Assistive technology -- the use of (frequently modified or customized) equipment to improve the functional capabilities of people with special needs -- is an important therapeutic tool. A study published in PLOS Neglected Tropical Diseases finds that household utensils modified in relatively simple and cheap ways can increase autonomy and self-esteem and positively impact the quality of life of patients with leprosy.
Fatima Maia from the Universidade Federal do Rio de Janeiro, Brazil, worked with a group of 15 patients with leprosy who had lost some of their manual dexterity. The researchers started by compiling a list of tools used in daily living routine that could be modified to make them usable or improve their utility for the patients. They also did an evaluation of each patient's sensory and motor abilities. They then offered to modify any tool from the list (including eating utensils, mugs, toothbrushes, shavers, pliers, and screwdrivers) according to the patients' suggestions and feedback, and trained the patients in the use of the modified tools selected.
To evaluate the impact, the researchers conducted a qualitative study on the patients' responses to the tools. (Qualitative studies seek an understanding of participants' experiences, opinions, feelings, and motivations. They often employ in-depth interviews with a relatively small number of individuals or focus groups). In this case, the researchers selected 8 participants for the in-depth interviews. Each participant had selected between 4 and 7 modified tools and had attended between 5 and 9 training sessions.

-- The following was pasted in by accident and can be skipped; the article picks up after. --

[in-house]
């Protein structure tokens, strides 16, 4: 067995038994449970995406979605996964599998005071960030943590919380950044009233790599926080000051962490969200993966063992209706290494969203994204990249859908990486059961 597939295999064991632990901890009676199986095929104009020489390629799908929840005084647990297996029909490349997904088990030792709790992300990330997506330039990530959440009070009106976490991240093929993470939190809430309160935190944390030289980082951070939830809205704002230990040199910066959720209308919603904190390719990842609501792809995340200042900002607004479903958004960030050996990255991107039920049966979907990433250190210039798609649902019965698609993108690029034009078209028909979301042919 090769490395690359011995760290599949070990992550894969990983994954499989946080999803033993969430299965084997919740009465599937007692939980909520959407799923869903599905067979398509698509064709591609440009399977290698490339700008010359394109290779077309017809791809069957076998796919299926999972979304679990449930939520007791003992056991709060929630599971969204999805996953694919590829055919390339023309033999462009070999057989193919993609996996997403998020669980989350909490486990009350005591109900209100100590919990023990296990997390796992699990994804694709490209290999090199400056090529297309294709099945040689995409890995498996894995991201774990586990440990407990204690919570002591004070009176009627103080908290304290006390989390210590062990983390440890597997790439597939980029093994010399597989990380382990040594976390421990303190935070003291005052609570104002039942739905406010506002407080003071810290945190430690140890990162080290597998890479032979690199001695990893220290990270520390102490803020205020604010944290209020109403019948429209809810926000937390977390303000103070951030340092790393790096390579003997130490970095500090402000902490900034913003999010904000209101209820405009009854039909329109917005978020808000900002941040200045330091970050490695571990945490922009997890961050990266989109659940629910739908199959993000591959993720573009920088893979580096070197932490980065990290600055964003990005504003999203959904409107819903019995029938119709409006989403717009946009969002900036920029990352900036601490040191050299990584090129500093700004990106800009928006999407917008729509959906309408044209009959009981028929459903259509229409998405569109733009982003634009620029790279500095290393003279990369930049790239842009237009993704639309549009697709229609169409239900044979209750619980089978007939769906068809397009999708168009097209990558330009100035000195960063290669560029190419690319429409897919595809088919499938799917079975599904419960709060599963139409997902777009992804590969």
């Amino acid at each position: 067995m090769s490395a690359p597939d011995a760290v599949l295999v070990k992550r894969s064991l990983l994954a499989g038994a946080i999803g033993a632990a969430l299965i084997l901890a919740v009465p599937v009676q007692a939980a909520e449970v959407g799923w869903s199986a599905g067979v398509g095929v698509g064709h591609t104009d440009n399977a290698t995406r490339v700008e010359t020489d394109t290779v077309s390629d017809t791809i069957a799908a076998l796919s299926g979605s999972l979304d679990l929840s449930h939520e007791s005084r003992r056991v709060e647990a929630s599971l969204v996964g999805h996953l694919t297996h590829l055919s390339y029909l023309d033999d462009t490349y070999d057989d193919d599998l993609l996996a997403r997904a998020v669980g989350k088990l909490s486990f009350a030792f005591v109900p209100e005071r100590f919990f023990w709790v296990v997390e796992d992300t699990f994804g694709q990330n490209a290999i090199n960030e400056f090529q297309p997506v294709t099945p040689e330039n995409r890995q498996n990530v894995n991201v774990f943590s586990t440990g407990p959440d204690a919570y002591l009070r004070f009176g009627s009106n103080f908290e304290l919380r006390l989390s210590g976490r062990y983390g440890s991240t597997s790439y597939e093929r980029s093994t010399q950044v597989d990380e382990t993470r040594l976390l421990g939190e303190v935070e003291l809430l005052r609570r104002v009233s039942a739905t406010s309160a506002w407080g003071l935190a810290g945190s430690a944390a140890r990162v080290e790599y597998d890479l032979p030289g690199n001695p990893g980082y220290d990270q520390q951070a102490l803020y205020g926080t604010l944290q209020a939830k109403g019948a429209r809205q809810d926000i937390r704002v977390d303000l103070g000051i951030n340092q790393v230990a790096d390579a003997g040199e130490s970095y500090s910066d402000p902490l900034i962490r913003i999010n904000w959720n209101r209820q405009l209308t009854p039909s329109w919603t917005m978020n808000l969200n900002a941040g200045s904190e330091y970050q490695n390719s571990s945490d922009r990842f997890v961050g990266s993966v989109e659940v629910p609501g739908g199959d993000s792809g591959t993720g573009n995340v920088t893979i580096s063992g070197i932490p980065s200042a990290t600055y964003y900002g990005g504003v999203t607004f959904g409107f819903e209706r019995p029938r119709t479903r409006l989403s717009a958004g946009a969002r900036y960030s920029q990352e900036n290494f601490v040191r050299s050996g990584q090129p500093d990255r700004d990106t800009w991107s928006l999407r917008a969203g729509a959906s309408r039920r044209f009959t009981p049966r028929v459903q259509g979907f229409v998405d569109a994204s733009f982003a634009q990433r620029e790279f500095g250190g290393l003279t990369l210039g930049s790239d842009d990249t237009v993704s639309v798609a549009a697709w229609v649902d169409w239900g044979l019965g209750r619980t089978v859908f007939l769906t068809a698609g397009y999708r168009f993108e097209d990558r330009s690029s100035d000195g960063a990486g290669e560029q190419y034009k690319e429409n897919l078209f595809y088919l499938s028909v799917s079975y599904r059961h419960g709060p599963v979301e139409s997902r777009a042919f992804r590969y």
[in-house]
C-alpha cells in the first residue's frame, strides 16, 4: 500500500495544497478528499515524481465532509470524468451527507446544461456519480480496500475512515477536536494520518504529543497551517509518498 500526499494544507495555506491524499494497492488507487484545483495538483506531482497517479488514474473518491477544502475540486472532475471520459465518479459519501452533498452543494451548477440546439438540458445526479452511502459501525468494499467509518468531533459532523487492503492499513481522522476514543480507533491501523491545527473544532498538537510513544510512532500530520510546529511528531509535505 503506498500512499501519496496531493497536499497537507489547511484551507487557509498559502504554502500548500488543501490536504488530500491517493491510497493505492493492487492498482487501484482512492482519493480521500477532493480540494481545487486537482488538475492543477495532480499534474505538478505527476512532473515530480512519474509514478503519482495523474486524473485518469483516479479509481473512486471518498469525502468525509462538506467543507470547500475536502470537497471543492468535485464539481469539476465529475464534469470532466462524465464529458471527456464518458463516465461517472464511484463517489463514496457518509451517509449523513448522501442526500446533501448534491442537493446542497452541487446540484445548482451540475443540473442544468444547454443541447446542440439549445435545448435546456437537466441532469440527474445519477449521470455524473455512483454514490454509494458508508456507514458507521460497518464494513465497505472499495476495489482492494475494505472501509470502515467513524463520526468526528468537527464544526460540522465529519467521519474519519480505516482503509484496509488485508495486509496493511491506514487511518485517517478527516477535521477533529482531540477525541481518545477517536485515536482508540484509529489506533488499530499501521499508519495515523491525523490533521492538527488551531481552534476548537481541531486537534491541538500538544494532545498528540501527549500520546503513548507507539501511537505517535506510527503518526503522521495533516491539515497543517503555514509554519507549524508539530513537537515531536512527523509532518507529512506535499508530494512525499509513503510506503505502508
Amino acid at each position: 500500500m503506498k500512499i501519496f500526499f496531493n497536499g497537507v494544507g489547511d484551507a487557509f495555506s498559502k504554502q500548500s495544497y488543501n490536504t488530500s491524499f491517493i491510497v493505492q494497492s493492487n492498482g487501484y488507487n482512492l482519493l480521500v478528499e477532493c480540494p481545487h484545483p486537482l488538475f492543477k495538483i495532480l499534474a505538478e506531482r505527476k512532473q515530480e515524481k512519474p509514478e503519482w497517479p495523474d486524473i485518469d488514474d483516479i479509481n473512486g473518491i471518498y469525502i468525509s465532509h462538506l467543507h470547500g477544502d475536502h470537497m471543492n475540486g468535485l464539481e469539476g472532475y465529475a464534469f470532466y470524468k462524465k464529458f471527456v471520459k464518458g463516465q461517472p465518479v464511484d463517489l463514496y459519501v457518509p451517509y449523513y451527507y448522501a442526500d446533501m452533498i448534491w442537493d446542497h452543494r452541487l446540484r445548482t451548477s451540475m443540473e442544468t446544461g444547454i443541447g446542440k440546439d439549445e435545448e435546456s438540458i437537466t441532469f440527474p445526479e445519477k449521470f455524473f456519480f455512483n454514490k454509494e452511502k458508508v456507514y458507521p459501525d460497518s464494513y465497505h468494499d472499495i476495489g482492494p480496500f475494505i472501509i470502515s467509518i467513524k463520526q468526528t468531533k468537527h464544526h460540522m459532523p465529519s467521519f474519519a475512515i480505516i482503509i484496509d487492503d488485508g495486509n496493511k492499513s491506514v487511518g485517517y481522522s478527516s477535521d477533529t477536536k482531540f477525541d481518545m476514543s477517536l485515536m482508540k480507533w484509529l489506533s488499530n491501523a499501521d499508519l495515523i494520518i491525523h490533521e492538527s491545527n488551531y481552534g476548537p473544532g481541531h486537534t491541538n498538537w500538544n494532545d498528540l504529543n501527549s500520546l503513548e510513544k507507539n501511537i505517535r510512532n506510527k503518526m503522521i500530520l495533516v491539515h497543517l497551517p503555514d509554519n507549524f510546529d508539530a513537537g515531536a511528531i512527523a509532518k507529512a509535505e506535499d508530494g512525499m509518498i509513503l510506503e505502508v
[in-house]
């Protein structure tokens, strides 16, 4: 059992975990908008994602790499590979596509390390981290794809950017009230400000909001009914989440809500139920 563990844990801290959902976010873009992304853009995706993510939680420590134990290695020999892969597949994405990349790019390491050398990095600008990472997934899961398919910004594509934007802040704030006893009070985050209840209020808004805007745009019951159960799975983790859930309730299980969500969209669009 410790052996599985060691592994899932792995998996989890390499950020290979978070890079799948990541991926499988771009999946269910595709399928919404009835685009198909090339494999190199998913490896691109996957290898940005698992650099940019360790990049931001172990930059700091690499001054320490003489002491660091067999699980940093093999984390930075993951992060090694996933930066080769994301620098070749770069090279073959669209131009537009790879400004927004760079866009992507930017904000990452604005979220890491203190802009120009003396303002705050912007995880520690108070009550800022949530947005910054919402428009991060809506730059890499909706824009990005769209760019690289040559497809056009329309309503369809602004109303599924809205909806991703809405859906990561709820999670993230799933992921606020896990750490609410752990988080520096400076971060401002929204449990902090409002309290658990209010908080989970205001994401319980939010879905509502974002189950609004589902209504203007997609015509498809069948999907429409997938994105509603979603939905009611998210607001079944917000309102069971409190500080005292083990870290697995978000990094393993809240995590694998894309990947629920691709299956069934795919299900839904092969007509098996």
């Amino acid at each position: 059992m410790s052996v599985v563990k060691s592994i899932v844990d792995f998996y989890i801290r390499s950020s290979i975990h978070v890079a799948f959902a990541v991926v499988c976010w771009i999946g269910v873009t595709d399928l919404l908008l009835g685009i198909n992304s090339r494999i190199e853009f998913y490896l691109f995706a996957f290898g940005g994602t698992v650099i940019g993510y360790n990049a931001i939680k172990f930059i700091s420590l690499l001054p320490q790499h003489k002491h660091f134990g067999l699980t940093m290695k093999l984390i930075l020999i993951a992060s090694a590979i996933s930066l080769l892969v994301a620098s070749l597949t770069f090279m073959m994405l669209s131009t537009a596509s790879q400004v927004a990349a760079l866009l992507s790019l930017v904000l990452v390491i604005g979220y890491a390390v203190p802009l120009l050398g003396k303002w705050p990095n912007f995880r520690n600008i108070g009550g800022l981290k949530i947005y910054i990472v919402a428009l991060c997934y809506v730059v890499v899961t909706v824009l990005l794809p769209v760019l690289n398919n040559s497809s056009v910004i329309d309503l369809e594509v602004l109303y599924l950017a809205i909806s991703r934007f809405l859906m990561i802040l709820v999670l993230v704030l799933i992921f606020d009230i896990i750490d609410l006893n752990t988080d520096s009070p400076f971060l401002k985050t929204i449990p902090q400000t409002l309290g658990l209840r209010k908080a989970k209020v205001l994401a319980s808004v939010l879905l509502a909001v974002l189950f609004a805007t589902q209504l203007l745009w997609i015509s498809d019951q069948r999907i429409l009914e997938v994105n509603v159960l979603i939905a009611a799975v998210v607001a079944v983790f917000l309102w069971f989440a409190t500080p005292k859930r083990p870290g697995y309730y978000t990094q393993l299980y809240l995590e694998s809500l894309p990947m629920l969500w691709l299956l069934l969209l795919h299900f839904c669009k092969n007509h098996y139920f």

Questions in the interviews were designed to address the contribution of the modified devices to independent living, and the feelings and sensations provoked by their use. Overall, the modified tools and utensils increased the patients' independence and self-esteem. Patients expressed joy at being able to open bottles, brush their teeth with a toothbrush, and write using the modified pens. They also were relieved to be less dependent on others, commenting, for example, "do you know how hard it is to ask people for help who don't want to help you?"
Patients also expressed some frustration with their overall situation and with remaining limitations. And while some were proud to use the modified tools and utensils in public, most patients did not like to be seen using them, commenting that the tools "attract too much attention." The researchers also recorded non-verbal communication, and, besides some expression of despair and frustration, noted many smiles, laughs, and victory signs during the interviews.
Their study shows, the researchers conclude, how important it is to provide patients with instruments that allow the care of the self, and how much this contributes to the preservation of their autonomy and social inclusion.
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